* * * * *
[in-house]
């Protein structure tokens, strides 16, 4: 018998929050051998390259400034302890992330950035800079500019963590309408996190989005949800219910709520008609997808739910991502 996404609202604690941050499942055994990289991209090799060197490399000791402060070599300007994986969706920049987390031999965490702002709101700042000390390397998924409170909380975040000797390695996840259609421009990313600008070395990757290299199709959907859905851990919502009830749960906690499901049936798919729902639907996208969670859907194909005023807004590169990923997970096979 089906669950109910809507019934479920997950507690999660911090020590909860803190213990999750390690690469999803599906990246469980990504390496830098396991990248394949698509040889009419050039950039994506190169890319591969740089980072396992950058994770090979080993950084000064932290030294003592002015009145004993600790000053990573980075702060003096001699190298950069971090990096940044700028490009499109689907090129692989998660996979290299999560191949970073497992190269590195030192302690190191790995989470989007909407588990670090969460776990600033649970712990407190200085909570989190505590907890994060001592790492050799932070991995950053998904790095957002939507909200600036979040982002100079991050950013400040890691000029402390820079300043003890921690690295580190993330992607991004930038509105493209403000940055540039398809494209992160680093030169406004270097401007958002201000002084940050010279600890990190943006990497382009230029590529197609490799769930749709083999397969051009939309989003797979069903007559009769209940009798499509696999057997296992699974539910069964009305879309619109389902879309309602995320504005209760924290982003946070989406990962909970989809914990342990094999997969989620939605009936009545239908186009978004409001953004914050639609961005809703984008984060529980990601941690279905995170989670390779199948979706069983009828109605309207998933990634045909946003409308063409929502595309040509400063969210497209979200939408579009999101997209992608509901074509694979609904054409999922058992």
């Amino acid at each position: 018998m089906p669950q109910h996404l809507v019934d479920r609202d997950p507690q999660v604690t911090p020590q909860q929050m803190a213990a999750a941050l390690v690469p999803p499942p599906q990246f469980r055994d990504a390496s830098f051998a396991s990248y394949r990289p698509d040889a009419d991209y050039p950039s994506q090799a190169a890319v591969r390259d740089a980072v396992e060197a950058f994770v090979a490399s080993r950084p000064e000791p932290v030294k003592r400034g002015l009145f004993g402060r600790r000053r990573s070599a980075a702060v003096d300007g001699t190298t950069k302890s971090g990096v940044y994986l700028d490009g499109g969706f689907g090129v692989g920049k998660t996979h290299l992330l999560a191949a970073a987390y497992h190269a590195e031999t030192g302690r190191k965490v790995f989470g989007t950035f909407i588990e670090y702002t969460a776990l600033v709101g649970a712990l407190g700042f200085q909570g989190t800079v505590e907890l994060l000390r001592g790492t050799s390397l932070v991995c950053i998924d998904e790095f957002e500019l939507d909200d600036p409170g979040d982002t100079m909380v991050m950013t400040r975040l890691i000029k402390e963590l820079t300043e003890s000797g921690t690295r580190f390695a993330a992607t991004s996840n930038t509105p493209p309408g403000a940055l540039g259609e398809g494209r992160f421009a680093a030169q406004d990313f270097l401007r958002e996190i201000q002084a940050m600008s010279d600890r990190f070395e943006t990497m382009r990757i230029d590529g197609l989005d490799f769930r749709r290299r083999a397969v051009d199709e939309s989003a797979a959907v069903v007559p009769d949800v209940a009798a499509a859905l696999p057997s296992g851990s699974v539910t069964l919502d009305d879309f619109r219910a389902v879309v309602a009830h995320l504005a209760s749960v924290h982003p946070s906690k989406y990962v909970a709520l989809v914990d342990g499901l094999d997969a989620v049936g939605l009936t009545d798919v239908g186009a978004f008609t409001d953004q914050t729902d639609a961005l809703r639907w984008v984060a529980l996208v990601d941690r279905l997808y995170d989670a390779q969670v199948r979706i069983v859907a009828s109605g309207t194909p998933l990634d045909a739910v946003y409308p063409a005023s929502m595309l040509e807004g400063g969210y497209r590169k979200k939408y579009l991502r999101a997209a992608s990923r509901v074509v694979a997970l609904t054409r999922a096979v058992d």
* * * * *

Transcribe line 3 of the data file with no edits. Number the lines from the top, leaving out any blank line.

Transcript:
């Amino acid at each position: 018998m089906p669950q109910h996404l809507v019934d479920r609202d997950p507690q999660v604690t911090p020590q909860q929050m803190a213990a999750a941050l390690v690469p999803p499942p599906q990246f469980r055994d990504a390496s830098f051998a396991s990248y394949r990289p698509d040889a009419d991209y050039p950039s994506q090799a190169a890319v591969r390259d740089a980072v396992e060197a950058f994770v090979a490399s080993r950084p000064e000791p932290v030294k003592r400034g002015l009145f004993g402060r600790r000053r990573s070599a980075a702060v003096d300007g001699t190298t950069k302890s971090g990096v940044y994986l700028d490009g499109g969706f689907g090129v692989g920049k998660t996979h290299l992330l999560a191949a970073a987390y497992h190269a590195e031999t030192g302690r190191k965490v790995f989470g989007t950035f909407i588990e670090y702002t969460a776990l600033v709101g649970a712990l407190g700042f200085q909570g989190t800079v505590e907890l994060l000390r001592g790492t050799s390397l932070v991995c950053i998924d998904e790095f957002e500019l939507d909200d600036p409170g979040d982002t100079m909380v991050m950013t400040r975040l890691i000029k402390e963590l820079t300043e003890s000797g921690t690295r580190f390695a993330a992607t991004s996840n930038t509105p493209p309408g403000a940055l540039g259609e398809g494209r992160f421009a680093a030169q406004d990313f270097l401007r958002e996190i201000q002084a940050m600008s010279d600890r990190f070395e943006t990497m382009r990757i230029d590529g197609l989005d490799f769930r749709r290299r083999a397969v051009d199709e939309s989003a797979a959907v069903v007559p009769d949800v209940a009798a499509a859905l696999p057997s296992g851990s699974v539910t069964l919502d009305d879309f619109r219910a389902v879309v309602a009830h995320l504005a209760s749960v924290h982003p946070s906690k989406y990962v909970a709520l989809v914990d342990g499901l094999d997969a989620v049936g939605l009936t009545d798919v239908g186009a978004f008609t409001d953004q914050t729902d639609a961005l809703r639907w984008v984060a529980l996208v990601d941690r279905l997808y995170d989670a390779q969670v199948r979706i069983v859907a009828s109605g309207t194909p998933l990634d045909a739910v946003y409308p063409a005023s929502m595309l040509e807004g400063g969210y497209r590169k979200k939408y579009l991502r999101a997209a992608s990923r509901v074509v694979a997970l609904t054409r999922a096979v058992d």